A Whole Lotta Noise Over Noise

Colts fans at the RCA Dome are louder and prouder than ever before. In fact, they're creating so much noise that a controversial rumor was launched this week.

"My ears were still ringing from the three hours of deafening noise – I don't think the RCA Dome has ever been louder."

That was the commentary by sportswriter Justin Cohn of the Fort Wayne Journal Gazette this week in regards to the roar created by over 57,000 fans who jammed into the RCA Dome and nearly rocked its roof off with their enthusiasm on Monday night.

Joe Starkey of the Pittsburgh Tribune-Review said that at one point, "the noise level approached brain-splitting proportions."

Even fans in our own message board forum here at ColtPower said that Monday night marked one of the loudest displays of fan support they had ever experienced.

The frenzy in Indianapolis has indeed hit a feverish pitch as Colts fans have waited over 20 years for this kind of a run at the Lombardi Trophy after some near misses and seasons of potential unfulfilled. The Colts are playing a style of football that adapts to their opponent, coming up with the right moves and the right plays at the right time. And it's got the fans worked up in a way never seen before in Indianapolis.

Steelers receivers coach Bruce Arians, who spent plenty of time in the RCA Dome as the Colts' receivers coach knew it would be loud on Monday night and reportedly tried to warn some of his players about the impact the crowd would have. But there was no way he could prepare them for the disruption that Monday night's crowd caused. The Steelers were penalized five times for false starts, primarily because they couldn't hear their quarterback's snap count.

"Obviously it was a factor," Steelers quarterback Roethlisberger said. "When my center can't hear me, obviously you can't expect the tackles to hear me."

And it wasn't just the Steelers' inexperience with handling crowd noise that was the problem. The crowd's bring-down-the-house-on-them attitude and associated volume was simply overwhelming.

Steelers offensive tackle Max Starks had plenty of experience playing in a hostile dome during his college days at Florida. The crowd at the Georgia Dome was always in rare form when the Gators came to visit. But he said he hadn't ever experienced what he heard in the RCA Dome from Colts fans.

"I had an indication of what the noise would be like, but it is a different environment up here," Starks said after the game.

The noise was so amazing that it caused one reporter, Ed Werder of the Dallas Morning News, to remark on a Dallas radio talk show that the Colts were piping in noise to enhance the impact of the crowd. The Colts dismissed the allegation immediately.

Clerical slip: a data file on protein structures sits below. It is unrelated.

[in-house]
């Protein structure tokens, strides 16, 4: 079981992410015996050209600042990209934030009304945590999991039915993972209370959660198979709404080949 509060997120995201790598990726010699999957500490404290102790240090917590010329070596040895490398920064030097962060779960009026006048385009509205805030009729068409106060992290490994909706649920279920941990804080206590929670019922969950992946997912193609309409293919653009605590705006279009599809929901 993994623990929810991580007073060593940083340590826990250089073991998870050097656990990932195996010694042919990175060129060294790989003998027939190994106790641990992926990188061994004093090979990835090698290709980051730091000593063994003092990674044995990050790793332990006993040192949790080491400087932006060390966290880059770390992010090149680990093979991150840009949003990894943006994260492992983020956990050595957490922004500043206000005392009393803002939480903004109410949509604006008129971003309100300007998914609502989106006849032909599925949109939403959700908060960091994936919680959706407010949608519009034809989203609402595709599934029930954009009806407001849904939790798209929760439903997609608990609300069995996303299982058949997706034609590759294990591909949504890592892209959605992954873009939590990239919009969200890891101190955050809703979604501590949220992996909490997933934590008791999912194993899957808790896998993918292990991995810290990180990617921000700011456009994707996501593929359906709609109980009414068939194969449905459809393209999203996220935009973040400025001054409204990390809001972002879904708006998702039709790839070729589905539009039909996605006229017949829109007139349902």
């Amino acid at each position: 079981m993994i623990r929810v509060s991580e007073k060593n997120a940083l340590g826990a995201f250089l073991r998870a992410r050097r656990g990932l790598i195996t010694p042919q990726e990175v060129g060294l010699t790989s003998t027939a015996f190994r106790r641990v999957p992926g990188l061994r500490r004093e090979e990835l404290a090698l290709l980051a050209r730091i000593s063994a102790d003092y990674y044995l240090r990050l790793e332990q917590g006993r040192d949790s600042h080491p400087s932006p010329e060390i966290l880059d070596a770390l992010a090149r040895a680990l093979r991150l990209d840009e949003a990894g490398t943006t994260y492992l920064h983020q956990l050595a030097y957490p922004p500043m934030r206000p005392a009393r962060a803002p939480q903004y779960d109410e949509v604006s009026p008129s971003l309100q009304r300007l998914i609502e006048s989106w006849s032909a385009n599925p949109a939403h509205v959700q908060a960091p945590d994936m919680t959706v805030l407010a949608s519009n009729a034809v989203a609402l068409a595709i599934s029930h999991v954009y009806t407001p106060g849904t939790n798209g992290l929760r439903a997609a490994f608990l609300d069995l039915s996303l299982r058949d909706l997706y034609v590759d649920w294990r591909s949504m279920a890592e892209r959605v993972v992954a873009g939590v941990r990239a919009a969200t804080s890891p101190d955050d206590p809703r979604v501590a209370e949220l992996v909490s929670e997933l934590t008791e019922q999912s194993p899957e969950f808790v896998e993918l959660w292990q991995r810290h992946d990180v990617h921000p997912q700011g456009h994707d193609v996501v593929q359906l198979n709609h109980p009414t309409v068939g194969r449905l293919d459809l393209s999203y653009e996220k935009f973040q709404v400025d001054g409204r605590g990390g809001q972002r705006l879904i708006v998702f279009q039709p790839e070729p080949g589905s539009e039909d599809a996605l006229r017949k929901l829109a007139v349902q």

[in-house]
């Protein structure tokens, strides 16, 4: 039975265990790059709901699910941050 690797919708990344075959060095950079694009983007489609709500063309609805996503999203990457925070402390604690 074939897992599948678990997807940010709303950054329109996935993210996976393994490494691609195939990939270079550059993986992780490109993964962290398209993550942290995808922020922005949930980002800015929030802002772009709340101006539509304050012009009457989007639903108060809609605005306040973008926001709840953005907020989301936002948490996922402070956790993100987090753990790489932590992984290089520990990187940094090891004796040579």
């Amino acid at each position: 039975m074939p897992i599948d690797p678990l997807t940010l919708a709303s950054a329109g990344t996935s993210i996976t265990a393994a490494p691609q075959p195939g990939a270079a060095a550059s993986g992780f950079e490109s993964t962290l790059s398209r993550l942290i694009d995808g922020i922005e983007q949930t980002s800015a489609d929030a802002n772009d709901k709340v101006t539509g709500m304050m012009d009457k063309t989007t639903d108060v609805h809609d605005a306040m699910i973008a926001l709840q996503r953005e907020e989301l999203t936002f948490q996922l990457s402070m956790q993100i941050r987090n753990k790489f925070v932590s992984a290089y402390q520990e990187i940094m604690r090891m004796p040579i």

"We don't need to pipe in noise," said head coach Tony Dungy. "I think that's an insult to our crowd. It has been loud there ever since I've been here. I don't know who would come up with that."

The rumor circulated quickly, getting plenty of air play on Wednesday afternoon on ESPN Radio's The Dan Patrick Show and on fan message boards on the web. It even made it's way down to Tennessee where Titans head coach Jeff Fisher dismissed the question when it was raised during a press conference.

"There are league observers there that are not going to allow that," he said. "There are rules and regulations and it is noise and it is legitimate.

"Their fans have caught on and they understand how big a part of the game they are, especially when they are on defense and (Dwight) Freeney is rushing. The tackles can't hear."

Werder downplayed his remarks in a response to the Indianapolis Star. According to their story, Werder told them that "the Colts play heavy bass noise through the RCA Dome public-address system to supplement the crowd noise, apparently in an attempt at disrupting the opposing quarterback's ability to communicate with the sideline and his teammates in the huddle."

Noise is permitted to be sent through any stadium's PA system until the quarterback breaks the huddle, so his point is...well, pointless.

Werder appeared to be surprised over the furor he caused with his comments, telling the Star, "I just thought it was an innocent conversation on the radio, although obviously, there isn't any such thing."

You would think that as a sportswriter, Werder would have learned that lesson long ago.

On Monday night, Colts fans learned more than ever that they can truly be a definitive and incredibly disruptive home-field edge for their beloved Indianapolis Colts. They experienced the power of the "12 Man" like never before. It's a responsibility they should take seriously and with heartfelt passion the rest of the way.

If they do, they can help make their dreams of a Super Bowl berth and victory come true.

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